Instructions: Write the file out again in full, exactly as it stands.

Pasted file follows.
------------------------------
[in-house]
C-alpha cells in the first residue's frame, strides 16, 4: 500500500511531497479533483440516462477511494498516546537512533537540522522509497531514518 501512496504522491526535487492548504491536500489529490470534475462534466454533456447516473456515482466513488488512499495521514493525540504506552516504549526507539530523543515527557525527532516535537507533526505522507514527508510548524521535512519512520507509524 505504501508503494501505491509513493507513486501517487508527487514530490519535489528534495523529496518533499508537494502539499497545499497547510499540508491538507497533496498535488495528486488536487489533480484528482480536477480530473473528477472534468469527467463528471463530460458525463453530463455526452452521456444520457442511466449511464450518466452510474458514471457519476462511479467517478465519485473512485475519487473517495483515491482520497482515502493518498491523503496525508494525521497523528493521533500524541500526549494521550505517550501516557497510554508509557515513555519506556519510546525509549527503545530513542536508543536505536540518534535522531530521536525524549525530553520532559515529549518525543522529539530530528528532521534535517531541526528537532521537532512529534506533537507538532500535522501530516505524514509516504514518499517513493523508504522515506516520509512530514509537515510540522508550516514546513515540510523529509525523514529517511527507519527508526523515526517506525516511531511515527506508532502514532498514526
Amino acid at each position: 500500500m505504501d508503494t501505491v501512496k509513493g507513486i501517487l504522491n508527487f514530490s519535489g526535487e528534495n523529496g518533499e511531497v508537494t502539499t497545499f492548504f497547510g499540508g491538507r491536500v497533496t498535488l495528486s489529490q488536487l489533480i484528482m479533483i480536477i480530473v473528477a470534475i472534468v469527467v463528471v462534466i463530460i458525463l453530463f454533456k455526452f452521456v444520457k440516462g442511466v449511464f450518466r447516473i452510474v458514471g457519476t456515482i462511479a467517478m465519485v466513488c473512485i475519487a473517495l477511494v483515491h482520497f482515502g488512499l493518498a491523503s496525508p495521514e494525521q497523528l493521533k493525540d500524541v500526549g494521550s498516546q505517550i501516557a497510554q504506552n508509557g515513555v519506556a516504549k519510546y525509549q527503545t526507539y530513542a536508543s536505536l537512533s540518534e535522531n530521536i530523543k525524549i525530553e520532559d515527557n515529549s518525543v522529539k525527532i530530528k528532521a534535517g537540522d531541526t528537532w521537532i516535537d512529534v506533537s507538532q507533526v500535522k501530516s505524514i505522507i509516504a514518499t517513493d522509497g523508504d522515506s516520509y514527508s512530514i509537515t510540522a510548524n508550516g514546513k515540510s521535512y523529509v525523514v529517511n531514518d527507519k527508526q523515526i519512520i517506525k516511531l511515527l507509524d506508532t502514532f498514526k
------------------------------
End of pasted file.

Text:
[in-house]
C-alpha cells in the first residue's frame, strides 16, 4: 500500500511531497479533483440516462477511494498516546537512533537540522522509497531514518 501512496504522491526535487492548504491536500489529490470534475462534466454533456447516473456515482466513488488512499495521514493525540504506552516504549526507539530523543515527557525527532516535537507533526505522507514527508510548524521535512519512520507509524 505504501508503494501505491509513493507513486501517487508527487514530490519535489528534495523529496518533499508537494502539499497545499497547510499540508491538507497533496498535488495528486488536487489533480484528482480536477480530473473528477472534468469527467463528471463530460458525463453530463455526452452521456444520457442511466449511464450518466452510474458514471457519476462511479467517478465519485473512485475519487473517495483515491482520497482515502493518498491523503496525508494525521497523528493521533500524541500526549494521550505517550501516557497510554508509557515513555519506556519510546525509549527503545530513542536508543536505536540518534535522531530521536525524549525530553520532559515529549518525543522529539530530528528532521534535517531541526528537532521537532512529534506533537507538532500535522501530516505524514509516504514518499517513493523508504522515506516520509512530514509537515510540522508550516514546513515540510523529509525523514529517511527507519527508526523515526517506525516511531511515527506508532502514532498514526
Amino acid at each position: 500500500m505504501d508503494t501505491v501512496k509513493g507513486i501517487l504522491n508527487f514530490s519535489g526535487e528534495n523529496g518533499e511531497v508537494t502539499t497545499f492548504f497547510g499540508g491538507r491536500v497533496t498535488l495528486s489529490q488536487l489533480i484528482m479533483i480536477i480530473v473528477a470534475i472534468v469527467v463528471v462534466i463530460i458525463l453530463f454533456k455526452f452521456v444520457k440516462g442511466v449511464f450518466r447516473i452510474v458514471g457519476t456515482i462511479a467517478m465519485v466513488c473512485i475519487a473517495l477511494v483515491h482520497f482515502g488512499l493518498a491523503s496525508p495521514e494525521q497523528l493521533k493525540d500524541v500526549g494521550s498516546q505517550i501516557a497510554q504506552n508509557g515513555v519506556a516504549k519510546y525509549q527503545t526507539y530513542a536508543s536505536l537512533s540518534e535522531n530521536i530523543k525524549i525530553e520532559d515527557n515529549s518525543v522529539k525527532i530530528k528532521a534535517g537540522d531541526t528537532w521537532i516535537d512529534v506533537s507538532q507533526v500535522k501530516s505524514i505522507i509516504a514518499t517513493d522509497g523508504d522515506s516520509y514527508s512530514i509537515t510540522a510548524n508550516g514546513k515540510s521535512y523529509v525523514v529517511n531514518d527507519k527508526q523515526i519512520i517506525k516511531l511515527l507509524d506508532t502514532f498514526k